WSP will host an event for the London Festival of Architecture on 14 June - sharing their work on some of London’s most iconic buildings through sketches, VR and animated models. Charlotte Cameron of WSP tells us more.

Our event aims to encourage visitors to develop a new appreciation of the part engineers play in shaping the built environment and hopefully inspire some future engineers. The team running the event is largely made up of IStructE members, from graduates to chartered engineers. 

We are showcasing the best of WSP engineering and the innovative problem-solving behind some of London’s most iconic structures, from acoustically isolated basement ballrooms and the restoration of 180-year-old masonry viaducts to London’s tallest skyscraper and a CLT sculpture at the RHS Chelsea Flower Show. 

Many of our projects have some form of VR attached to them, which visitors will be able to enjoy using their smartphone and a pair of VR goggles. Without giving too much away there is a unique opportunity to experience what it would be like to base jump off one of our skyscrapers - which skyscraper that is you’ll have to find out on the night!

We also have some incredible videos where the architectural finish of a building is stripped away to see the structure and services behind – revealing features such as large transfer structures and piles straddling the underground tunnels! We use these as tools in presentations and to aid explanation and visualisation of more complicated design aspects.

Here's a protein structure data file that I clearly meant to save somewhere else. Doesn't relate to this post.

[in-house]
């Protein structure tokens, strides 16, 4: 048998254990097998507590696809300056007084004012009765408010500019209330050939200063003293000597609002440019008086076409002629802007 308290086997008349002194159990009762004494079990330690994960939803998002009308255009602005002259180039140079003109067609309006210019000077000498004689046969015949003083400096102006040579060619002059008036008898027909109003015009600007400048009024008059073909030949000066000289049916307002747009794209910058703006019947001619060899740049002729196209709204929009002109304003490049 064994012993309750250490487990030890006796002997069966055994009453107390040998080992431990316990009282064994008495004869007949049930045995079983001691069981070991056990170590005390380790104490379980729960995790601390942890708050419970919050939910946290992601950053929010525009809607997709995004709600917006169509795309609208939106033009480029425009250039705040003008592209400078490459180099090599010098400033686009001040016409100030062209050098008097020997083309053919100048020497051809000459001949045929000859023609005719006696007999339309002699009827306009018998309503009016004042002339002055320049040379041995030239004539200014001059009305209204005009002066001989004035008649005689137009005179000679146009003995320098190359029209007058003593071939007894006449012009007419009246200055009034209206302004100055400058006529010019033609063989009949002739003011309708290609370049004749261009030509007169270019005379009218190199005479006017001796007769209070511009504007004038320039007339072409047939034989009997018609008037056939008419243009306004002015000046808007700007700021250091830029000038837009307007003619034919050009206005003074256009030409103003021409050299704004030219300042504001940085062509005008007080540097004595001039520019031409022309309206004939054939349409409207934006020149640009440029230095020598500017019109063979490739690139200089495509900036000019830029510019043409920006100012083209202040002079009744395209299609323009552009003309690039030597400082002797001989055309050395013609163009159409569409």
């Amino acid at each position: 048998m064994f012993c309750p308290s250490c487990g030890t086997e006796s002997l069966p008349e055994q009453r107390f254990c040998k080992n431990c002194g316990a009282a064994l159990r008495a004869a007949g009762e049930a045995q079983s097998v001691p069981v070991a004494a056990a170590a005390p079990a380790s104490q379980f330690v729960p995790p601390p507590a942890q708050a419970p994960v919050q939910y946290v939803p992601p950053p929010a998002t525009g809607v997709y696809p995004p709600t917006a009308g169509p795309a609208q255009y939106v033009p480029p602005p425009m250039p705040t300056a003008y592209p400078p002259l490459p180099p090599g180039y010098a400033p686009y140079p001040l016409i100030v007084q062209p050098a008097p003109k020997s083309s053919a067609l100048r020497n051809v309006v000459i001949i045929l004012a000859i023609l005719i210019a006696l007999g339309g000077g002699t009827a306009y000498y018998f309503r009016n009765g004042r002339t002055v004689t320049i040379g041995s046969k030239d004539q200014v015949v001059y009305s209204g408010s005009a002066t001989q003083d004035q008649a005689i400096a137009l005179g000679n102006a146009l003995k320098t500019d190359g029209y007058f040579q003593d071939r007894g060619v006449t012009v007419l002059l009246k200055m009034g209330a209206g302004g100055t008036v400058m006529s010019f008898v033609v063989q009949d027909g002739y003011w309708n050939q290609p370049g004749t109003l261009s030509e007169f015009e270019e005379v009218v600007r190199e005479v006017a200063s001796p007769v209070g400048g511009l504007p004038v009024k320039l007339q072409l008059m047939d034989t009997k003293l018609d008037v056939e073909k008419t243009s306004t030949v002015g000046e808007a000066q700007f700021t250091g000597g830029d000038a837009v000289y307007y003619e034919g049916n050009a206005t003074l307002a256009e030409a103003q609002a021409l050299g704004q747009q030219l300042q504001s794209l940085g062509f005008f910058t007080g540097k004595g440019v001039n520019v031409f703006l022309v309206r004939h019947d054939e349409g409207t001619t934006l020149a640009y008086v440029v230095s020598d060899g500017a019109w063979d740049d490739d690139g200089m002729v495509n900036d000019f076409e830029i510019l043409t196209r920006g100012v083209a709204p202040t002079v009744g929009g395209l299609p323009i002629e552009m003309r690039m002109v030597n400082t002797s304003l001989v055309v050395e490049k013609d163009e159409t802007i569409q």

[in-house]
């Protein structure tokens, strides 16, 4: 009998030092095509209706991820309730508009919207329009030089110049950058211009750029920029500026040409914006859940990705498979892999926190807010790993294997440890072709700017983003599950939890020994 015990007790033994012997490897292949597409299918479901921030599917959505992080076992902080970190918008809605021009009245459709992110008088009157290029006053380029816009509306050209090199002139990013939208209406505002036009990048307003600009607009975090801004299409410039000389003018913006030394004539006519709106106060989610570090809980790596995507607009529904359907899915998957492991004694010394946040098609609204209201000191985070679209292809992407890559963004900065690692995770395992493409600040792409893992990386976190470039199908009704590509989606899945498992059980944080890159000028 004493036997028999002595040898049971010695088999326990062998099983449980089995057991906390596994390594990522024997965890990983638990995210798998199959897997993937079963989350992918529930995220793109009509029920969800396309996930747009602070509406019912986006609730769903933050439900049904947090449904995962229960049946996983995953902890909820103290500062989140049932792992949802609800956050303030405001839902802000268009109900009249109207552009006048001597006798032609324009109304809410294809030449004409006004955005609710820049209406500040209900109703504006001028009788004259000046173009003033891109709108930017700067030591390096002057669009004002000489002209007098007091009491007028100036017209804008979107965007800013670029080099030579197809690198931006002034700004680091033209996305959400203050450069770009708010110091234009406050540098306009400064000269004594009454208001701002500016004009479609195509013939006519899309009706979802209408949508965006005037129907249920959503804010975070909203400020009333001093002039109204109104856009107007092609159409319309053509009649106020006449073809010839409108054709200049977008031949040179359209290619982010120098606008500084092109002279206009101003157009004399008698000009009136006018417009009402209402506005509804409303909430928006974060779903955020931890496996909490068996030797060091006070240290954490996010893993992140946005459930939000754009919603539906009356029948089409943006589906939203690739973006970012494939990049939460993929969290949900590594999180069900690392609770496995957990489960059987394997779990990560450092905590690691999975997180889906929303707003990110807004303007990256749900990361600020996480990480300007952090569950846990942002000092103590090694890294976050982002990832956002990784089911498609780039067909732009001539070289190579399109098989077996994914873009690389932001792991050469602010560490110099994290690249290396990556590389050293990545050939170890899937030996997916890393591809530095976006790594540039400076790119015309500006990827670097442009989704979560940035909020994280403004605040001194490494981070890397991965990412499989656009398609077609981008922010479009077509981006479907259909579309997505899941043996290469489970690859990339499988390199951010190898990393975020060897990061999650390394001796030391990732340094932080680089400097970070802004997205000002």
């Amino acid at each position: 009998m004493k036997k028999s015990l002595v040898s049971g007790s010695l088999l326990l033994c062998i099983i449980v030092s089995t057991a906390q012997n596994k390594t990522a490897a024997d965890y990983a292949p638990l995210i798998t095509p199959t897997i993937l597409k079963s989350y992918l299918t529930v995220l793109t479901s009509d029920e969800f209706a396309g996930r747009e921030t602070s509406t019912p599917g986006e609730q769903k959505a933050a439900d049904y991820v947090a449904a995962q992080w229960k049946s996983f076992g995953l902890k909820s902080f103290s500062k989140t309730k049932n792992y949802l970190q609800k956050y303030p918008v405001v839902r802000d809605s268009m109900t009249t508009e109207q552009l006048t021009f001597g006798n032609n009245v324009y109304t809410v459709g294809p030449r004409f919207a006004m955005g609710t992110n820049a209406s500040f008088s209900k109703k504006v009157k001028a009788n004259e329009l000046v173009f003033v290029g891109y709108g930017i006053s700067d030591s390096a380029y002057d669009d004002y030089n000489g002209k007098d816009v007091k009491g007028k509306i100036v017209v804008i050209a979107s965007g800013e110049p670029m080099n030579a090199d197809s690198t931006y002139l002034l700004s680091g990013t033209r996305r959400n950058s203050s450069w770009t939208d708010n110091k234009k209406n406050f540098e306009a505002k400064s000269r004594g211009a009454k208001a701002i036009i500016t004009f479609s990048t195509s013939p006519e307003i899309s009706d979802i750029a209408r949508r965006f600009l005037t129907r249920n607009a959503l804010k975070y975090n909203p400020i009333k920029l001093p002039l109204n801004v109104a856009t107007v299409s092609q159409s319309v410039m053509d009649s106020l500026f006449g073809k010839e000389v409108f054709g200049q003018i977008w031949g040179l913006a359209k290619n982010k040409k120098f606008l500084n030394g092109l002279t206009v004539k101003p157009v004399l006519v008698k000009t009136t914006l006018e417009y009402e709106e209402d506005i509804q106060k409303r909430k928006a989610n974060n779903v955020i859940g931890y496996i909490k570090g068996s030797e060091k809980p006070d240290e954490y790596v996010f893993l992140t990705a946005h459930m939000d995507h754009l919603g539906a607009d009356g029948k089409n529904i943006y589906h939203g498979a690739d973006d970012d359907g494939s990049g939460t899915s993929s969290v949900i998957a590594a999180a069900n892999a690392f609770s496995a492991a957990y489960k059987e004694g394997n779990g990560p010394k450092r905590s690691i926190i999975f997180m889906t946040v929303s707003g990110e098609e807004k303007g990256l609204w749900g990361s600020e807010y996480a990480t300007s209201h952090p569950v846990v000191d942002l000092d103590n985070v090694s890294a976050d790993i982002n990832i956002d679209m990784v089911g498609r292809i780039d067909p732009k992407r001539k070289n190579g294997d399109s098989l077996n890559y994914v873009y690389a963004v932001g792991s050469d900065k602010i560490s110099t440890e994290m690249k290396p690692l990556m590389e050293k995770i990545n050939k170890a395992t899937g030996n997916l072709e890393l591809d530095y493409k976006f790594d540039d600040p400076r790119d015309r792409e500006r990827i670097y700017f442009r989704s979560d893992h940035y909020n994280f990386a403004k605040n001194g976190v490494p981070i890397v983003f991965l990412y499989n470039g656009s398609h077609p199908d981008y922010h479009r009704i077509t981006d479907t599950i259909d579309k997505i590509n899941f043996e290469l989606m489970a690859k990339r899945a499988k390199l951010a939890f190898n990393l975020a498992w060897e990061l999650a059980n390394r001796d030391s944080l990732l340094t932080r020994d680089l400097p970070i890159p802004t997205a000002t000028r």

We’re taking part in the Festival because it’s a great way to give the public an insight into how engineering relates to architecture, and how it sometimes defines the aesthetic. Many of our team are very passionate about architecture and we strive on a daily basis to push the boundaries of engineering to help architects achieve their visions. 

I have been working as a structural engineer for three years and many of my friends still think that I am an architect! I think that speaks for itself how people without much knowledge of the built environment view engineering – hopefully by taking part in events like Open House Families and the London Festival of Architecture we can better inform people, and get them excited about the amazing engineering that shapes their city. 



 

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